RSM Restructuring Advisory has saved 155 jobs in Scotland and England following a pre-pack acquisition of polystyrene products firms Jablite and Styropack (UK).
The administrators sold the business and assets of both companies to a new Group jointly owned by two former directors of the Group and BEWi Synbra Group.
The businesses operated across five sites in Aberdeen, Blackburn, Howden (Yorkshire), Ford (West Sussex) and Belvedere (South-East London).
RSM was instructed to find a buyer when the group’s directors concluded that they would be unable to trade through the financial and operational impact of the UK lockdown.
9.30am LendingCrowd accredited for loans scheme
LendingCrowd, the Edinburgh-based platform, has been approved for accreditation by the British Business Bank under the Coronavirus Business Interruption Loan Scheme (CBILS).
9am: Cello tops risers
Cello Health topped the early risers, surging 43% higher to 160.5p after agreeing to a takeover offer from private equity firm Arsenal Capital Partners.
The bid values the health advisory firm at £178.8m, or 161p per share, a 44% premium to Tuesday’s closing price.
“The Cello directors are confident that, as part of the value demonstration platform with Arsenal’s backing, Cello will be optimally positioned to accelerate its current strategy and capitalise on a broader range of opportunities,” said chief executive Mark Scott in a statement.
8.40am: London open
London stocks were little changed in early trade on Wednesday amid ongoing concerns about the coronavirus pandemic, as investors eyed the latest reading on the UK manufacturing sector.
The FTSE 100 was down 0.1% at 6,165.56.
7.30am: Sainsbury’s lifted by lockdown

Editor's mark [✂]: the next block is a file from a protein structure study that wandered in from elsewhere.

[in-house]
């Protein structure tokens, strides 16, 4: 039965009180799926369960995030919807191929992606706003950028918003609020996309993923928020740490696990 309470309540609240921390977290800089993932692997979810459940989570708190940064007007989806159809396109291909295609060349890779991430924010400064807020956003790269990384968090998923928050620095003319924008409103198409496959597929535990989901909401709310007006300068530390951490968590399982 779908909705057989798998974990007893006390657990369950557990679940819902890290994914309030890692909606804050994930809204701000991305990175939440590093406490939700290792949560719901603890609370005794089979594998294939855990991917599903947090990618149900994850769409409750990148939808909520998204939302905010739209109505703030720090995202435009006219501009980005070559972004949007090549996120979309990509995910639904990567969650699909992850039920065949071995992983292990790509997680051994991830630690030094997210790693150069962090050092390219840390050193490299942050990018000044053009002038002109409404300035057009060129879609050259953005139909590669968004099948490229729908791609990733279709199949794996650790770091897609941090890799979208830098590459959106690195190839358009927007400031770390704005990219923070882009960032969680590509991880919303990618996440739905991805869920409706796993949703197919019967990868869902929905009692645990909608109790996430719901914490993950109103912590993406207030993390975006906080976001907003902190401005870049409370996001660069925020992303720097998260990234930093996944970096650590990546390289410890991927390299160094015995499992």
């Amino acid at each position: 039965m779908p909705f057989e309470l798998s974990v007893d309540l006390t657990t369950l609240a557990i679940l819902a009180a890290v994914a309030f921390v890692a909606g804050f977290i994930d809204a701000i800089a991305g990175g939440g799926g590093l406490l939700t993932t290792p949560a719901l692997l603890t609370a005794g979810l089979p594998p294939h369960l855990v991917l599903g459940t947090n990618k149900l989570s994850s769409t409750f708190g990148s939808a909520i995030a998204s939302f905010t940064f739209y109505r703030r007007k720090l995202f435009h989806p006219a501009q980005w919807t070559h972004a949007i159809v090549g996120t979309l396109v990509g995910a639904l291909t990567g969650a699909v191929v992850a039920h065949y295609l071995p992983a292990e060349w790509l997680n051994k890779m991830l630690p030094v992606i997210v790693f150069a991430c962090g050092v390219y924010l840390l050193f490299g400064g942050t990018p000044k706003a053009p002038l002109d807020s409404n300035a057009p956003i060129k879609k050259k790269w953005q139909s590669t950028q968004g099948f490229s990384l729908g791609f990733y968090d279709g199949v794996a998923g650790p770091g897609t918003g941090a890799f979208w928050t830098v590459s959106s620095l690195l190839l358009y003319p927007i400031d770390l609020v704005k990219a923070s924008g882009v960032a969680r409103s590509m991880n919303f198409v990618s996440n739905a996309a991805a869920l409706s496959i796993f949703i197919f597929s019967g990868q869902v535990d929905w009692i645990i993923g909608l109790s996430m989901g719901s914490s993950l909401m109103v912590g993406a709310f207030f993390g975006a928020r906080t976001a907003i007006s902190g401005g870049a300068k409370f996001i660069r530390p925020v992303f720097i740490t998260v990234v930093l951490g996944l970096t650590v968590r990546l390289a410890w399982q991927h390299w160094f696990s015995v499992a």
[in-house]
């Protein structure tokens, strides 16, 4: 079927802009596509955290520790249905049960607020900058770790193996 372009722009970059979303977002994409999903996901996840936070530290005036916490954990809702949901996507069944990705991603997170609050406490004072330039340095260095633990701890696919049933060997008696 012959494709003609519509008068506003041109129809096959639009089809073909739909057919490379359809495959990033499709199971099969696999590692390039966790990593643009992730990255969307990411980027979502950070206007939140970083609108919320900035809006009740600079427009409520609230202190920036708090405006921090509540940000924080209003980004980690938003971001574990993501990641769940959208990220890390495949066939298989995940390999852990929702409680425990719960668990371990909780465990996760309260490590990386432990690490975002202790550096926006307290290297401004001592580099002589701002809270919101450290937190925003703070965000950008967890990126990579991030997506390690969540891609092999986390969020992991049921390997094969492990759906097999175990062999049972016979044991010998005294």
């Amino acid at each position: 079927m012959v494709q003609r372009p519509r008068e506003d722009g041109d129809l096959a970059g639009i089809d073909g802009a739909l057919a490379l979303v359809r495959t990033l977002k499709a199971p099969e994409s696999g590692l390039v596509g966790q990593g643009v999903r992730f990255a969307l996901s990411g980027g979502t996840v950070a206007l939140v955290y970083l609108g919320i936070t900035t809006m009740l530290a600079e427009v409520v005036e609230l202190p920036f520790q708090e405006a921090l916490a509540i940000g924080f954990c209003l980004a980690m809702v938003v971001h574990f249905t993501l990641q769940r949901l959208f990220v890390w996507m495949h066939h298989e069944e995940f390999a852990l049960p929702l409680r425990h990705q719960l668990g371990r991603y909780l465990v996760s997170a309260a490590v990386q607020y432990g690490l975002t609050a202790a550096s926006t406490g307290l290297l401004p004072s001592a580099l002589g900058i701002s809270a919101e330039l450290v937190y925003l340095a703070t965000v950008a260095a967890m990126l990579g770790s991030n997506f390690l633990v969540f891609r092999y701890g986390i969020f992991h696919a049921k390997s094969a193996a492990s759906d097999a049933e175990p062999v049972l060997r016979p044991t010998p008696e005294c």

Britain’s second biggest supermarket chain said underlying retail sales rose 8.2% year-on-year in its first quarter to 27 June, driven by the country being in lockdown through the period.
Chief executive Simon Roberts, who succeeded Mike Coupe on 1 June, said total grocery sales increased 10.5% in the 16 weeks as shoppers returned to big weekly shops and spent more online and in local convenience stores.
Sainsbury’s said it still expected flat underlying pretax profit for the full 2020-21 year, with the impact of COVID-19 expected to be more than 500 million pounds ($618 million) broadly offset by business rates relief and stronger grocery sales.
Upper Crust axing 5,000 jobs
The company behind railway station and airport food outlets Upper Crust and Caffe Ritazza is planning 5,000 job losses across the UK, more than half its workforce.
SSP Group said the proposed introduction of air bridges and the start of the holiday season may lead to some limited return of short-haul air travel demand in July, although capacity is expected to be significantly reduced, and long-haul travel is anticipated to remain at extremely low levels.
With the current social distancing measures remaining in place, the recovery in passenger numbers in the rail sector is expected to be prolonged.
“We have therefore come to the very difficult conclusion that we will need to simplify and reshape our UK business,” it said.
It expected only a fifth of its 2,800 outlets to be open again by the autumn.
“If the pace of the recovery continues at the current level, this could lead to up to c. 5,000 roles becoming redundant from within the head office and UK Operations,” it said.
7am: Babcock CEO
Babcock International Group, the aerospace and defence company, has appointed David Lockwood as CEO, succeeding Archie Bethel, pictured, who earlier this year announced his intention to retire.
Kier Group resilient
Construction company Kier Group said it is considering another rights issue to raise cash after Covid-19 adversely affected its revenue and resulted in it incurring additional costs, some of which are expected to be treated as exceptional.
However, the group’s underlying performance has remained resilient, as it has continued to deliver critical national infrastructure projects and provide services across a range of sectors with, on average, c.80% of the group’s sites remaining open during the period. Almost all of the group’s sites are now open.
Hearts and Partick Thistle take their claim for damages against the SPFL to court.